| The MHAT Experience|| |
Nearly 10 years ago, a group of us ventured into community psychiatry with the seemingly impossible aim of providing the best possible quality of care to the poorest sections of society with severe mentally illness, free at the point of delivery to the recipient, in the voluntary sector in Kerala. We drew our inspiration from the twain worlds of the East and the West, which proverbially are not supposed to meet. Kerala has a rich legacy of people's involvement in health and science, most recently proven by the emergence of a community palliative care movement which has revolutionized care of the chronically ill in many parts of Kerala. For the model of service provision, we drew on the lessons of deinstitutionalization outlined above. Is intensive home treatment possible in rural settings of Kerala? Assertive outreach? Community-based rehabilitation? In the absence of social security, what about livelihood generation? And above all, can it be cost-effective so that it is feasible for large numbers?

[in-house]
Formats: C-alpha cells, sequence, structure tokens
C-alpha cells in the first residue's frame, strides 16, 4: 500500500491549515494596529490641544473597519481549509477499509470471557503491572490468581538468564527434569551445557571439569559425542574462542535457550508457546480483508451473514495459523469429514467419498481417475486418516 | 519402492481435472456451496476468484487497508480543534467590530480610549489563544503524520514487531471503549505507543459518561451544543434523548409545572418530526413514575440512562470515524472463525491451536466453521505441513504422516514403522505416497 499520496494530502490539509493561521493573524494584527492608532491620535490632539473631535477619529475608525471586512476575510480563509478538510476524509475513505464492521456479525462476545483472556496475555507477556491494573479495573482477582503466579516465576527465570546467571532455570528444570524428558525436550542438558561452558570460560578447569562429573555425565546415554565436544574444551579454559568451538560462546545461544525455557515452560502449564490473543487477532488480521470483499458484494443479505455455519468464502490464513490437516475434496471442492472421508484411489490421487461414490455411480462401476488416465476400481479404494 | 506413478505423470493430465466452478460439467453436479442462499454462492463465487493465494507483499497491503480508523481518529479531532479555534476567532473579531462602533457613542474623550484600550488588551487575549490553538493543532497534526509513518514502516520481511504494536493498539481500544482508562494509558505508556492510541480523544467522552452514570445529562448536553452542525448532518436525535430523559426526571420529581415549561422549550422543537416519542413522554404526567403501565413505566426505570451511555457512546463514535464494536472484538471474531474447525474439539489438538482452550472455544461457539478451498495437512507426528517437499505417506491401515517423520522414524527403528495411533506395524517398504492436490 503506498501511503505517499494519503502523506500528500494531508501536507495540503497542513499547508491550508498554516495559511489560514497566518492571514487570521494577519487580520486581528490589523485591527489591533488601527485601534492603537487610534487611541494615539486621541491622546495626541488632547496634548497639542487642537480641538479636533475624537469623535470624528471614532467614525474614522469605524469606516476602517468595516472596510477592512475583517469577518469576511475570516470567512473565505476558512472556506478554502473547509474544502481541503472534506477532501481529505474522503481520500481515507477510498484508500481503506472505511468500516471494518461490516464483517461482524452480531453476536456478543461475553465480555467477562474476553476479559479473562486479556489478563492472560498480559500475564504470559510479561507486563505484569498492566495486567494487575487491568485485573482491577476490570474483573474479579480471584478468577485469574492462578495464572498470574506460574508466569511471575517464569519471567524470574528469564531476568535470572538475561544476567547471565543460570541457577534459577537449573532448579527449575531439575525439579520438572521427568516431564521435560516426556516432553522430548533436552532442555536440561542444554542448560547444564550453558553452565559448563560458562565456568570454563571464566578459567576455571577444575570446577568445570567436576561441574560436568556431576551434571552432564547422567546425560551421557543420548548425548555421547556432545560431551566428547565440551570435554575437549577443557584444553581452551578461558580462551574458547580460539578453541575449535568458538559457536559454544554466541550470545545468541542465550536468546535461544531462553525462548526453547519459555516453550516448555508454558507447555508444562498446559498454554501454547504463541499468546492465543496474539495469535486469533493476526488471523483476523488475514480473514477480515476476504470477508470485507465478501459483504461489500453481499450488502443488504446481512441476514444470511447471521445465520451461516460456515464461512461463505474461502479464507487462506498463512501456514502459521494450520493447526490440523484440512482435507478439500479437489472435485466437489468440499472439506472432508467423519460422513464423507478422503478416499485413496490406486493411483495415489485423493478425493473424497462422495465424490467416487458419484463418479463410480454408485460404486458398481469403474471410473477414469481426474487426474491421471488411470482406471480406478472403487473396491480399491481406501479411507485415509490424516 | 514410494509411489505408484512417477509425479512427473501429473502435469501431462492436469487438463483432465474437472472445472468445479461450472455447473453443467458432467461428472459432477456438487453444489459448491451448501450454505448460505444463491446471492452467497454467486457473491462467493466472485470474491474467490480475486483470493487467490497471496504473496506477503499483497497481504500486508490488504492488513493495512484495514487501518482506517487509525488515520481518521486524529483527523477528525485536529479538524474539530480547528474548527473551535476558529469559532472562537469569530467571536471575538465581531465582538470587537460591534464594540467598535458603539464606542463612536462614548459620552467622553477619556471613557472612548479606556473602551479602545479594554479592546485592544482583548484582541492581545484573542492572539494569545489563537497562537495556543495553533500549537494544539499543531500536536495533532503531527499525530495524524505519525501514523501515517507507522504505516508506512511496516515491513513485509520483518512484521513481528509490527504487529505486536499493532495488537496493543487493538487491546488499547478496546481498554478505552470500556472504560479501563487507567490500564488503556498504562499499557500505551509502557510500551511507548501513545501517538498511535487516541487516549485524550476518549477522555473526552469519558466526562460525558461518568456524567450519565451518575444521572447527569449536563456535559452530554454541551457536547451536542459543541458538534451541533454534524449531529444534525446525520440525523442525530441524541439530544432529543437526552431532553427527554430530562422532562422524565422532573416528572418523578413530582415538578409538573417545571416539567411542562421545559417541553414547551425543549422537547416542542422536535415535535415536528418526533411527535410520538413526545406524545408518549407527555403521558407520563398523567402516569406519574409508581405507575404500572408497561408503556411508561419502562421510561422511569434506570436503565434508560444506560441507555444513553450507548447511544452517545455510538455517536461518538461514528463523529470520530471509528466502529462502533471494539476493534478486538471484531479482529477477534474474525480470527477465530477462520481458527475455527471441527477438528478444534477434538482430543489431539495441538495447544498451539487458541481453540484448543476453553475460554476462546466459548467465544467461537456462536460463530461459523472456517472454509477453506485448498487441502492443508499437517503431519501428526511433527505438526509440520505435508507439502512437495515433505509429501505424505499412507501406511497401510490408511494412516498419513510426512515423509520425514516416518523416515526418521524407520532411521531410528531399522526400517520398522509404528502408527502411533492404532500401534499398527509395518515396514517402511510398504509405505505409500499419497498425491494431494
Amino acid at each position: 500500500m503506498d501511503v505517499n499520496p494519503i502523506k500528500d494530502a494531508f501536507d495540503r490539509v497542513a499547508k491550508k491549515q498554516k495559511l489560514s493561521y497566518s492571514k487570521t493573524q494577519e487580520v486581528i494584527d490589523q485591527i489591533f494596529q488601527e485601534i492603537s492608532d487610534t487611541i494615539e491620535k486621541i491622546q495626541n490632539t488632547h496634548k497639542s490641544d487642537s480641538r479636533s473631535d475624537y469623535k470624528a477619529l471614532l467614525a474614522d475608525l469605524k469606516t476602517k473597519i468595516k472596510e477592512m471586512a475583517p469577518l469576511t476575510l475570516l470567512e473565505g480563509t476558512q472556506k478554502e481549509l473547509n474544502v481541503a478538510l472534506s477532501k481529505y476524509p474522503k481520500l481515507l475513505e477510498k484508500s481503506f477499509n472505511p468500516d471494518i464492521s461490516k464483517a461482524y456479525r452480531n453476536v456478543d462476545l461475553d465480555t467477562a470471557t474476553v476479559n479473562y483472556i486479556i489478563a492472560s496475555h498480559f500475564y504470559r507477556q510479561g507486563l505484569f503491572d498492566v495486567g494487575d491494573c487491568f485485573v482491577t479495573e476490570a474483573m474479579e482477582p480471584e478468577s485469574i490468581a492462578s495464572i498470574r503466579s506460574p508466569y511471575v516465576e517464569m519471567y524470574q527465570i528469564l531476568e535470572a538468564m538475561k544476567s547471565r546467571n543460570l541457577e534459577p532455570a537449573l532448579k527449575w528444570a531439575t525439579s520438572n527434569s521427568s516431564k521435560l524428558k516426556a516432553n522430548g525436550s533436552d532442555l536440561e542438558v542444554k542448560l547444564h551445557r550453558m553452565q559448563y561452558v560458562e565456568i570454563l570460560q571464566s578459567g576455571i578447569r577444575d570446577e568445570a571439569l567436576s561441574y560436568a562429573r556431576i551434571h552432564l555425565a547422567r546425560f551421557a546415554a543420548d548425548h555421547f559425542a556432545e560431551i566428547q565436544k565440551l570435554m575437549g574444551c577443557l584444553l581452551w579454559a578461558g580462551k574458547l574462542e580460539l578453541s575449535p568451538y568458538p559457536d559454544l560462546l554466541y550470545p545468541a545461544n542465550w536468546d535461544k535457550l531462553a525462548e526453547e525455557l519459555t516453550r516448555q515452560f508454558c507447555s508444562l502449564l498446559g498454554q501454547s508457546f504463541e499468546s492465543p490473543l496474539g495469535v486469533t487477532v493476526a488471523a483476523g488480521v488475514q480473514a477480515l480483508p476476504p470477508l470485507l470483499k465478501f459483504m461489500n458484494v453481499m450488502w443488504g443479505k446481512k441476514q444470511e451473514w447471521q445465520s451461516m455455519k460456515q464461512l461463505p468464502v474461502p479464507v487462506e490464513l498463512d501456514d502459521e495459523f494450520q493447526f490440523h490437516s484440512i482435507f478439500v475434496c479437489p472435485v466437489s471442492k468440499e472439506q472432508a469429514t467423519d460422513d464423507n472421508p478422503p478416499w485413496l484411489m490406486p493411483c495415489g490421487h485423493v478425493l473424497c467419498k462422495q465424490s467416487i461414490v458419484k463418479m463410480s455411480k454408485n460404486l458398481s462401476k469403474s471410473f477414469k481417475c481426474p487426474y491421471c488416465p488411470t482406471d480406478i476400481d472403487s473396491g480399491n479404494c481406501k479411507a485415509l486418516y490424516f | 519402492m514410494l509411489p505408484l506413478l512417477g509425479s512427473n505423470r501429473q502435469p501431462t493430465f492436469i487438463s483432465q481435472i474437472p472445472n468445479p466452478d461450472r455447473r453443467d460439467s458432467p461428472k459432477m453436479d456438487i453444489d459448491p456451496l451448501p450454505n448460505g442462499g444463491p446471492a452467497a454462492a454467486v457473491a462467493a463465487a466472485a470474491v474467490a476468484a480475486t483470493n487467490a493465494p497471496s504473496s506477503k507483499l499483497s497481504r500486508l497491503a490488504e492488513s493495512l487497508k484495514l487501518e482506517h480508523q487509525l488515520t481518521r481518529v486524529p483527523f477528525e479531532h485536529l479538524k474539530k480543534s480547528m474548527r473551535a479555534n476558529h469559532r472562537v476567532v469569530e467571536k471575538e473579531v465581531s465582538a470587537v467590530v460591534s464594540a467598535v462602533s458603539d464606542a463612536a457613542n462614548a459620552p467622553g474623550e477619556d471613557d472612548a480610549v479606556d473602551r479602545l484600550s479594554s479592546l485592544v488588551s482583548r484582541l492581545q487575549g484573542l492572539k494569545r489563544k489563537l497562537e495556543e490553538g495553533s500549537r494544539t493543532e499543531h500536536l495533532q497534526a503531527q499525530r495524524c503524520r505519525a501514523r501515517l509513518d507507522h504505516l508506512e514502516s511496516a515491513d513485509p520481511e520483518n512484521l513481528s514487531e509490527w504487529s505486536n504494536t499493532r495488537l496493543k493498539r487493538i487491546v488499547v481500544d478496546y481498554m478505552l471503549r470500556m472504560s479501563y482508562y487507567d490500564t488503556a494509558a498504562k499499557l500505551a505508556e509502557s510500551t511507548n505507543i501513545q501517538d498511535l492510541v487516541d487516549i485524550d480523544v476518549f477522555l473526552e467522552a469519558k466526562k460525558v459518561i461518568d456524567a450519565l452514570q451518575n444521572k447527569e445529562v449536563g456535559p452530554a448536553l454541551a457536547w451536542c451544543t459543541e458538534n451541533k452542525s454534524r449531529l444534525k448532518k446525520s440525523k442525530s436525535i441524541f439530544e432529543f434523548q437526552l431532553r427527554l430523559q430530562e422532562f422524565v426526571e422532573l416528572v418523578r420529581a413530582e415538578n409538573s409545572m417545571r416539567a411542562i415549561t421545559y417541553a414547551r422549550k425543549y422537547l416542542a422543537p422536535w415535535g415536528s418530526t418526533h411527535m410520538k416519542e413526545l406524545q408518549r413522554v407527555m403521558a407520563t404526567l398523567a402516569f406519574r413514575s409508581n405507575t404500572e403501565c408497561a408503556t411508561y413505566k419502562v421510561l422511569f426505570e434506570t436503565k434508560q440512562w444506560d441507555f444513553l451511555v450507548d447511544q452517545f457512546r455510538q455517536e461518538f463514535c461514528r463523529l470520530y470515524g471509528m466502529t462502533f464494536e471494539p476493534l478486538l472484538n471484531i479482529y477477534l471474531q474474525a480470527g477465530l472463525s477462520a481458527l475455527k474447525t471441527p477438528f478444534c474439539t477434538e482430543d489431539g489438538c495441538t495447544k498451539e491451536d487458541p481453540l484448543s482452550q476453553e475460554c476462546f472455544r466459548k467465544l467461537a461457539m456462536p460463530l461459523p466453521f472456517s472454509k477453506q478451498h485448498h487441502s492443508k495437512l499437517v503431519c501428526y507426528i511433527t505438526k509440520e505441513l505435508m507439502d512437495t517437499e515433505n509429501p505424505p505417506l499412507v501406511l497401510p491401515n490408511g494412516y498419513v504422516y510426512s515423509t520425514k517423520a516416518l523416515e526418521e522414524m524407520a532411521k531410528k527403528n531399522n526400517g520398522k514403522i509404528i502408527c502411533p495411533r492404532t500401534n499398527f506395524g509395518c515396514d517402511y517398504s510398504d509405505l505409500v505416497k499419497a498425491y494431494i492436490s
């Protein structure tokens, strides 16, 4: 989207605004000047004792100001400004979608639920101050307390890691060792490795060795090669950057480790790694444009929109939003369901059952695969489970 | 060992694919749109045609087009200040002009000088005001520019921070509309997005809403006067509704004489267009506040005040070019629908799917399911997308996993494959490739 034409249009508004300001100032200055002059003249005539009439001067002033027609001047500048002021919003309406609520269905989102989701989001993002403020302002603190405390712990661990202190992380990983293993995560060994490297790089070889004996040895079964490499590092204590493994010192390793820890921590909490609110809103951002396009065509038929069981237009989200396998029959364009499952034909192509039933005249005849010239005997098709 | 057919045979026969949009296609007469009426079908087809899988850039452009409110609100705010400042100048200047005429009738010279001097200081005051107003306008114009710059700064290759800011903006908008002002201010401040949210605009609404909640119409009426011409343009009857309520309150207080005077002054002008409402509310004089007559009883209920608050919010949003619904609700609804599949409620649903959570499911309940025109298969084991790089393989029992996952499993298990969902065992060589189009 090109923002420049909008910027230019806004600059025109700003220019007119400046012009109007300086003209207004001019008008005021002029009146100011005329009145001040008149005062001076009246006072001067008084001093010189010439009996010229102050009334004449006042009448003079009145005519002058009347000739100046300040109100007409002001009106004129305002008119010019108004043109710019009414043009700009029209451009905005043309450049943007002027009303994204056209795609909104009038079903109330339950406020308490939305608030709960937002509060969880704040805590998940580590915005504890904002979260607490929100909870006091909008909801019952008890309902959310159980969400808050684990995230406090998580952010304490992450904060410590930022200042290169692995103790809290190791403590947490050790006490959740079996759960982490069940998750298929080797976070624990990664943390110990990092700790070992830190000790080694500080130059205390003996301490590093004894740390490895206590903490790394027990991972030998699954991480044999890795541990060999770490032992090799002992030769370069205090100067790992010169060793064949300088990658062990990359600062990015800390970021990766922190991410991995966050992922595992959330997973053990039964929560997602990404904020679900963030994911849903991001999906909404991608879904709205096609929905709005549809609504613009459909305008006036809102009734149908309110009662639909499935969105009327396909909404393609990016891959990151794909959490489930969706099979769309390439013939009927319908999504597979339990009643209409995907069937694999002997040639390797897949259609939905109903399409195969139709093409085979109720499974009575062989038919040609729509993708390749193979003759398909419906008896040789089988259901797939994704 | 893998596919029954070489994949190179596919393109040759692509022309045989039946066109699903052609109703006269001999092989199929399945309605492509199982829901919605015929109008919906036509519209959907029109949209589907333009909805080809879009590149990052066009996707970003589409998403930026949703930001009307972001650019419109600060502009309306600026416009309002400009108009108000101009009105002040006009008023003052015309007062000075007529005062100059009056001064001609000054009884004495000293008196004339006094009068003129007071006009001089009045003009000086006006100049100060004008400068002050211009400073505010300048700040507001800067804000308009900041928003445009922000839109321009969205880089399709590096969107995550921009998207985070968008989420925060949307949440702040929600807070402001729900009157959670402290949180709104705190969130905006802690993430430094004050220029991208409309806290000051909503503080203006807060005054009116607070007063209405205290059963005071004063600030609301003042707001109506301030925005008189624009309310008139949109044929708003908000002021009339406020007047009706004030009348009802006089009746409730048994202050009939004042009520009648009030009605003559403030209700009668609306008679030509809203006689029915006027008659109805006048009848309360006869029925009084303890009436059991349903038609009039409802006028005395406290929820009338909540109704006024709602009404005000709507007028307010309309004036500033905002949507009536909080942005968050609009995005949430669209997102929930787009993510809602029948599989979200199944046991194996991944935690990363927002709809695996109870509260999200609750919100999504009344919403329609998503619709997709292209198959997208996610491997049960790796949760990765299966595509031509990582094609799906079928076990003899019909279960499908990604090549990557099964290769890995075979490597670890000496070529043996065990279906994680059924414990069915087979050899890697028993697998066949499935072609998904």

The elements of the model
As the beneficiaries are underprivileged and in view of the shortcomings of the state system, all care is provided free. However, as a model, this is neither central nor necessary. A similar system for the better off can work equally well on a payment basis.
Entirely community based
Care is provided, at the moment in 54 places, close to where the beneficiaries live. The need for hospitalization is almost nonexistent. When it does happen, very rarely, it is because of the failure of one or more of the crucial elements below.
Role of nonprofessionals and volunteers
In terms of numbers, this is the largest group and the most important group. Most of the aspects of home treatment, assertive outreach, and rehabilitation are carried out by this group. The crucial concept here is one of task sharing or task shifting, defined as performing of tasks, under supervision, by people who were not originally trained to perform such tasks.